I am keen to integrate peripheral devices, in particular a vacuum pump (VACSTAR control from IKA), with the OT-2 and potentially the Flex.
I have read the following article from Opentrons: https://support.opentrons.com/s/article/Integrating-the-OT-2-with-other-lab-equipment
Neither of these two solutions above seem to be ideal. I think what would be the best solution is to have the serial device connected directly to the OT and have users execute scripts through the OT app rather than ssh. My initial thoughts are if I can sort serial communication then I could at least just skip these bits during simulation to allow running through OT app?
I feel the article glosses over the “USB/serial adapter (FTDI)”, from my (limited) experience you still need a USB driver installed on the raspberry pi to act as as a COM port for this. Alternatively, a lot of peripheral devices have USB ports without the need for a USB/RS232 adapter but have their own USB driver that needs installing and these don’t often advertise drivers for anything but windows. How would you go about installing drivers on the OT PC or are there better alternatives?
I’ve also found the helpful guys at QInstruments have put together a useful guide to their own py drivers for their devices for OT2. They seem to have got round a couple of the issues above by building their own py module, that they drop into the juypter notebook, and using an EEPROM programmed custom USB/RS232 FTDI converter (I don’t really understand how this works). I think this means that py protocols made this way can be simulated and executed through the OT app. Another nice feature is it also allows initialisation of their devices by serial number rather than knowing a virtual COM port number. Details of QInstruments stuff here: https://www.qinstruments.com/knowledge/qinstruments-supports-opentrons-applications/
Does anyone have experience of doing any of this? It would be nice if there was a generic serial adapter/py module for these kinds of applications on the OT already out there! I think I’m happy to put more work in upfront to make a nicer UI solution for users of the system and something that can be duplicated easily if needed in the future. I would also like to caveat all this with I don’t really know what I’m doing!
If you go through the atomic HTTP API then you can run all your integrations from the client computer and not have to go through the robot computer at all, but then using the opentrons app isn’t on the table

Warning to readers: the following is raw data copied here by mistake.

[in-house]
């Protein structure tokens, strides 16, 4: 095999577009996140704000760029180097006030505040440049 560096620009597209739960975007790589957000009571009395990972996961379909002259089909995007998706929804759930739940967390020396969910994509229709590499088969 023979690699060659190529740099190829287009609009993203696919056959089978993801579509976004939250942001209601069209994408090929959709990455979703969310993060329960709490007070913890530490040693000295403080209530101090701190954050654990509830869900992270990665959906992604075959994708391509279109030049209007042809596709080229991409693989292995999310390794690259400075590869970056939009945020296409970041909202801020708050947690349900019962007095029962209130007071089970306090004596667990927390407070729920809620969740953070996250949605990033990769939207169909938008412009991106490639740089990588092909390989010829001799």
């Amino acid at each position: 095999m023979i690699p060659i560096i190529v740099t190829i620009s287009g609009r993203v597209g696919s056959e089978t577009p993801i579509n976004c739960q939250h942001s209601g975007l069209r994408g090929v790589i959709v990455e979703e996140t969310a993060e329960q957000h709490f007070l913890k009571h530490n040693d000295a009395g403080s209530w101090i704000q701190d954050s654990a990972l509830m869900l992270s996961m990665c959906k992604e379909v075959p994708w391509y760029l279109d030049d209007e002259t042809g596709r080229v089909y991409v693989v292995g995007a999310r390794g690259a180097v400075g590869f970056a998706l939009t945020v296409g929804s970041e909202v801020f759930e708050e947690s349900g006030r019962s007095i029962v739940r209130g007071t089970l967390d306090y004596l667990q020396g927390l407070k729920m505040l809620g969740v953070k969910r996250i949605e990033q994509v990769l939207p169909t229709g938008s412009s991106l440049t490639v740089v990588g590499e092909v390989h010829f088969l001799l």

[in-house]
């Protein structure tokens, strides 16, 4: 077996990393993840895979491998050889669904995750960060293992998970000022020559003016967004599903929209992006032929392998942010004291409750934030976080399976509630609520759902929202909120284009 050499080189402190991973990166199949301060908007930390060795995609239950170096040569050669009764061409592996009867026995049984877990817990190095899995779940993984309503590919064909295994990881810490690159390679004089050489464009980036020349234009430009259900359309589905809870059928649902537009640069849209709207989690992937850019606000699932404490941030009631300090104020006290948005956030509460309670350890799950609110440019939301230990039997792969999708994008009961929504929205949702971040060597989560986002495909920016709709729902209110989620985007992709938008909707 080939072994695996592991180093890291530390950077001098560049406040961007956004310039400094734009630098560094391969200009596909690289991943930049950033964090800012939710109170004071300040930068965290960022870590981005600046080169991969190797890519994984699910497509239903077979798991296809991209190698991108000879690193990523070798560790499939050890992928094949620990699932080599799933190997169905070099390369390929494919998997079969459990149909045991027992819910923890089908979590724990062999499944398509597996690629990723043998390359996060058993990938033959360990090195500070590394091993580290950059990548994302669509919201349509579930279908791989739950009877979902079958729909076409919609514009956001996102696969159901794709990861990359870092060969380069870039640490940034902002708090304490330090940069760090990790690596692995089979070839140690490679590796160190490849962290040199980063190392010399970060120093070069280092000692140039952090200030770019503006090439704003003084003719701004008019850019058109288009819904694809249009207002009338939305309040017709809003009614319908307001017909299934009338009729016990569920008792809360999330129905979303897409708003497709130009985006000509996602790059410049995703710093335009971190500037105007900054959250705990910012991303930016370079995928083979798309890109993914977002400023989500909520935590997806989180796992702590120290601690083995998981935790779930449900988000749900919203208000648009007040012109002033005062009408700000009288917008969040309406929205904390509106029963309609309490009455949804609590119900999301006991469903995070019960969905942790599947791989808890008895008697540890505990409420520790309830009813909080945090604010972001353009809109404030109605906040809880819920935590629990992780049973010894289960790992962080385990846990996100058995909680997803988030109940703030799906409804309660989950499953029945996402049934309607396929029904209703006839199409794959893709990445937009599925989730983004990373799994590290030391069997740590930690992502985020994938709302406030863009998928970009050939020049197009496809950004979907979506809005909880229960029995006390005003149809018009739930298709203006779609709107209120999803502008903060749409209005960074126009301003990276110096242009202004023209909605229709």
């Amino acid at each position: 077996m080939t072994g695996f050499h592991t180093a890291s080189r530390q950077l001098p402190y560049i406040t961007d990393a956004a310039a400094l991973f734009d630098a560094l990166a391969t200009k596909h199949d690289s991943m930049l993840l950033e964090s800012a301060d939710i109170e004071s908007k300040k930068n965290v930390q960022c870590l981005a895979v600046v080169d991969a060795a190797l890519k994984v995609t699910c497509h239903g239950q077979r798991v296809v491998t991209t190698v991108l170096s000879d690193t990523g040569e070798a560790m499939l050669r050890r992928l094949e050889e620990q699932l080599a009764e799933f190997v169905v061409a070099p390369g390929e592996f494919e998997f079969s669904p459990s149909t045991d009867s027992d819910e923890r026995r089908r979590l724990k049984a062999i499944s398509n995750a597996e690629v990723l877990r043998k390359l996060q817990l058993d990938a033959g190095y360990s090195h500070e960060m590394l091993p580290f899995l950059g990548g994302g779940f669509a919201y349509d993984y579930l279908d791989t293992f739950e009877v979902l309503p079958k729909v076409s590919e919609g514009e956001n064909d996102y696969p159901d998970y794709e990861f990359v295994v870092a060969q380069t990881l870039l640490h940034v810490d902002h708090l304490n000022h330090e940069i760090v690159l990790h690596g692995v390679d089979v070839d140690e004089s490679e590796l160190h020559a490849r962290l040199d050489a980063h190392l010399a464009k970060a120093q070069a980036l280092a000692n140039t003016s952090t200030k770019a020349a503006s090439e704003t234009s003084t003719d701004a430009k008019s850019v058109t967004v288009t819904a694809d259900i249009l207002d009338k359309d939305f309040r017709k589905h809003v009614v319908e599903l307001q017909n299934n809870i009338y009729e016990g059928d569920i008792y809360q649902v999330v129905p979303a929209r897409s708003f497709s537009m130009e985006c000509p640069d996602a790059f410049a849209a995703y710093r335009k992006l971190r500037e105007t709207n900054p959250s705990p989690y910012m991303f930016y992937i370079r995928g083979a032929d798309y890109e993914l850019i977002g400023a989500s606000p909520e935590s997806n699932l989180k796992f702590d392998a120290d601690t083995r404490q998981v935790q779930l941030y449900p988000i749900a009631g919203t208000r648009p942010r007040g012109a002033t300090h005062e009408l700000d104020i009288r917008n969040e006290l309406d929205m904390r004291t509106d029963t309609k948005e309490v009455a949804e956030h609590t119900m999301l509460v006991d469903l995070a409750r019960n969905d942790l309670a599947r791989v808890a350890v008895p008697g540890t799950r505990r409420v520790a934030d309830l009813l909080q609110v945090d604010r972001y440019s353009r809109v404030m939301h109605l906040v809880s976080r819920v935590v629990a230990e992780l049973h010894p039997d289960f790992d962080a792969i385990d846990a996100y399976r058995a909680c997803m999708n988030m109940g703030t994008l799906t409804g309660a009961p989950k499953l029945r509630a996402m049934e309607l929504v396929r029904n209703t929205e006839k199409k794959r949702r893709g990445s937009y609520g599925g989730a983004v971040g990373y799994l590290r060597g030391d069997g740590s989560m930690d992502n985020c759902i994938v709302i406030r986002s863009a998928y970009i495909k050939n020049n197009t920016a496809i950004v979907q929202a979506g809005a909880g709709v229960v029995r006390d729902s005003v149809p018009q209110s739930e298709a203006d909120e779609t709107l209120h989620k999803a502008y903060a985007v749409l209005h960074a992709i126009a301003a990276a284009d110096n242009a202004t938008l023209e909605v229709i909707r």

Here is a Python interface to the OT-2 API
Yeah I think that is a nice and easy way to work and I really like the pyLabRobots philosophy. How well does it work with deck calibrations or do you still have to do that through the OT app? The only reason I kind of discounted this is a lot of the users of the system want a nice, user friendly GUI with user prompts and procedures for calibration before runs and are not always comfortable with lots of code. If that can be done easily through this then I might look into it further but otherwise I might keep digging into connecting through the robot PC. Thanks for the help
I think calibration is handled over the app if you’re using the HTTP API. The API references defined labware and positions on the deck. Here’s the repo: GitHub - Opentrons/http-api-beta: Resources for the HTTP API beta program
I am really not sure how the QInstruments code works at all, the library they provide is bytecode that Python runs a de-obfuscation method on, and which they simply say to copy into your OT-2 computer. Does it automatically execute this script after being uploaded? That seems kind of sketchy to me.
The example they give uses the Jupyter notebook, no example using the app. It seems like it would be really hard to modify the app in a way that supports commands to a new instrument, you’d have to know it front to back and it’s probably 100k lines of React code.
If the question is how to install an FTDI driver and Python code for controlling a device via Jupyter, there is probably a better way to do that than copying a file of bytecode.
Oh yeah the way they have done it is not flexible to adapt to another device that isn’t a QInstrument I don’t think. I thought it was quite a nice solution in principal but I thought there must be a nicer way of controlling serial devices by just dropping some pymodule into the jupyter notbook or something like pip without messing with USB drivers.
@ethan_opentrons may be able to chime in here!
@bhastings Thanks for bringing this up!
All calibration needs to be done via the app. We do not have a method to calibrate the OT-2 outside of the app. If you run a protocol outside the app, you will also need to associate labware offsets with the specific labware.
You should wrap your serial commands in an
if not protocol.is.simulating statement to prevent the commands from being sent to your device while the protocol is processed on the OT-2 before the run.
This page has some brief examples of serial communication that should get you going in the right direction.
The HTTP API is also a good option, as @Stefan has pointed out, although that is mainly for protocols used outside our app. The link I provided also has examples of our HTTP API in action!